06 March 2009

Conditioned to rationality

At Uncertain Principles and Unqualified Offerings there has been talk about how students in disciplines where the numbers come with units seem to be conditioned to expect numbers of order unity. (And so are professional scientists, who deal with this by defining appropriate units.)

Mathematicians, of course, don't have this luxury. But we are conditioned to think, perhaps, that rational numbers are better than irrational ones, that algebraic numbers are better than transcendental ones (except maybe π and e), and so on. In my corner of mathematics (discrete probability/analysis of algorithms/combinatorics), often sequences of integers a(1), a(2), ... arise and you want to know approximately how large the nth term is. For example, the nth Fibonacci number is approximately φn/51/2, where φ = (1+51/2)/2 is the "golden ratio". The nth Catalan number (another sequence that arises often) is approximately 4n/(π n3)1/2. In general, "many" sequences turn out to satisfy something like

a(n) ~ p qn (log n)r ns

where p, q, r, and s are constants. There are deep reasons for this that can't fully be explained in a blog post, but have to do with the fact that a(n) often has a generating function of a certain type. What's surprising is that while p and q are often irrational, r and s are almost never irrational, at least for sequences that arise in the "real world". Furthermore, they usually tend to be "simple" rational numbers -- 3/2, not 26/17. If you told me some sequence of numbers grows like πn I'd be interested. If you told me some sequence of numbers grows like nπ. I'd assume I misheard you. Of course, there's the possibility of sampling bias -- I think that the exponents tend to be rational because if they weren't rational I wouldn't know what to do! They do occur -- for example, consider the Hardy-Ramanujan asymptotic formula for the number of partitions p(n) of an integer n:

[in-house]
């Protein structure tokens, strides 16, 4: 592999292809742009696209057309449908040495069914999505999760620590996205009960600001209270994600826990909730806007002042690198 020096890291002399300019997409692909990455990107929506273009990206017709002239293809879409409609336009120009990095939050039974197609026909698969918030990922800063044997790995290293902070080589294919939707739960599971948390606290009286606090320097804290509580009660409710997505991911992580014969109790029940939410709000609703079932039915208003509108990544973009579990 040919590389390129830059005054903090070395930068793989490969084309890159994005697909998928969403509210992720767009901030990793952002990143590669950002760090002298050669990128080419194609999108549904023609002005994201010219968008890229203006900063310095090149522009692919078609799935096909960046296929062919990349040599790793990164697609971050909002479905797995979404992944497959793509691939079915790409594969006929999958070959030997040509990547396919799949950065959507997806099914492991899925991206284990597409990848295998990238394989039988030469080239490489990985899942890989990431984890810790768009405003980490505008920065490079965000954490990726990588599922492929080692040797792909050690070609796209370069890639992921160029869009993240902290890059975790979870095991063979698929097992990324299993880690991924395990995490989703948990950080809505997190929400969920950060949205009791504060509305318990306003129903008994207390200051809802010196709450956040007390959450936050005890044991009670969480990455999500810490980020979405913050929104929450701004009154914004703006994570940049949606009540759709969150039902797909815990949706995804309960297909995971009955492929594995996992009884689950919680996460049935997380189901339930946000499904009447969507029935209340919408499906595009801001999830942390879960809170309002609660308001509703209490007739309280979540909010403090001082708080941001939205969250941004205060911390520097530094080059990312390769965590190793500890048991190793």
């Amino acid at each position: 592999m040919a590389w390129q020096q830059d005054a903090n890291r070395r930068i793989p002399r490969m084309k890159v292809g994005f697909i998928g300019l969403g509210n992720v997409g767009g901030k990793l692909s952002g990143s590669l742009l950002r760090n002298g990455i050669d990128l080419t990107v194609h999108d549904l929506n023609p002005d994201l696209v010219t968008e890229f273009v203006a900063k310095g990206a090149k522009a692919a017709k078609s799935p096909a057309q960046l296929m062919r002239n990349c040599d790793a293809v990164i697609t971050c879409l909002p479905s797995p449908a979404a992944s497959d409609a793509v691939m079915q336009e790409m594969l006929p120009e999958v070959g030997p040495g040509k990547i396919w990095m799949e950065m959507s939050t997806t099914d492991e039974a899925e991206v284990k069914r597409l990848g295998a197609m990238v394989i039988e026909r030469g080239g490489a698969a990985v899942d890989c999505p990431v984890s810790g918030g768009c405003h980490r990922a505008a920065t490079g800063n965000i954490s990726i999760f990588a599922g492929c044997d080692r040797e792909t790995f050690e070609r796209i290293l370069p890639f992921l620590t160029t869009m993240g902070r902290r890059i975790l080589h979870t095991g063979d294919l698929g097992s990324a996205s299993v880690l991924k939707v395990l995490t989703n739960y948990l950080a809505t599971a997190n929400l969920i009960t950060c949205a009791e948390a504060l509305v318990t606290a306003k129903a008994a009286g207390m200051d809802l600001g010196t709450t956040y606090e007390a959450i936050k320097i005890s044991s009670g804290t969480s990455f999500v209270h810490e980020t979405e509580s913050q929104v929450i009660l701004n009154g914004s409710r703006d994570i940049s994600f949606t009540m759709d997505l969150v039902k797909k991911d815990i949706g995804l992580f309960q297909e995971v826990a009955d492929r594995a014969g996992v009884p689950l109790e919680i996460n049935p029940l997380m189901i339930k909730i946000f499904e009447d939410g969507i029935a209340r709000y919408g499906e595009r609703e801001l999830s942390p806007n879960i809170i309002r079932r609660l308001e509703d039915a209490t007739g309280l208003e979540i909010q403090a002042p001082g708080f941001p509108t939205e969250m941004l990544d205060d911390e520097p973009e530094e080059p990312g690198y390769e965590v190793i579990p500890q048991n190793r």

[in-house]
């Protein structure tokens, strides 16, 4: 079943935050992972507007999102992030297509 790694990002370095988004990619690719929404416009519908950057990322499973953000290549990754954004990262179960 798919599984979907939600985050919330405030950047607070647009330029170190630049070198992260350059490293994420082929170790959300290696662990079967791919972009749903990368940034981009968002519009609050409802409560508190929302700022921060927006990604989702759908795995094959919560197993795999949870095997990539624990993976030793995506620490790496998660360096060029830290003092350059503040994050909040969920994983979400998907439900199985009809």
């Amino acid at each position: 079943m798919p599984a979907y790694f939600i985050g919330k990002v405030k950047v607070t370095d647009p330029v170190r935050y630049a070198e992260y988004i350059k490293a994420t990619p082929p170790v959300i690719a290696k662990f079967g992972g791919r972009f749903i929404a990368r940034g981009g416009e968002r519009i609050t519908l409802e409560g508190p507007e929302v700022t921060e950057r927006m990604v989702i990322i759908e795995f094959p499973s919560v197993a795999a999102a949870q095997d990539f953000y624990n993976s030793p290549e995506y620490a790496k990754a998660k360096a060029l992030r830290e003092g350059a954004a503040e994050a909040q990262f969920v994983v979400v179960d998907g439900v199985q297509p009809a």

p(n) ~ exp(π (2n/3)1/2)/(4n √3)).

I know this exists, but it still just looks weird.

(This is an extended version of a comment I left at Uncertain principles.)


Anonymous said...

If you sum a multiplicative function f(n) over integers up to N, then assuming it is such that f(n) doesn't grow faster than a power of n (e.g., typically, if f is bounded on primes, and polynomially bounded on prime powers in terms of the exponent of the prime), then the typical asymptotic will be

cN(log N)^{r-1}

where r is the average value of f restricted to primes. This can be quite arbitrary (in my recent post


there is a case where it is is used with r ranging over the whole unit circle...)

Anonymous said...

I have always been fascinated whenever numbers greater than 1 show up (which, in my current fields of interest, is infrequent). One of the memorable instances I recall was in the proof in Rudin's book of the polynomial approximation theorem for continuous functions on compact sets which are holomorphic in the interior, where even 10,000 came up.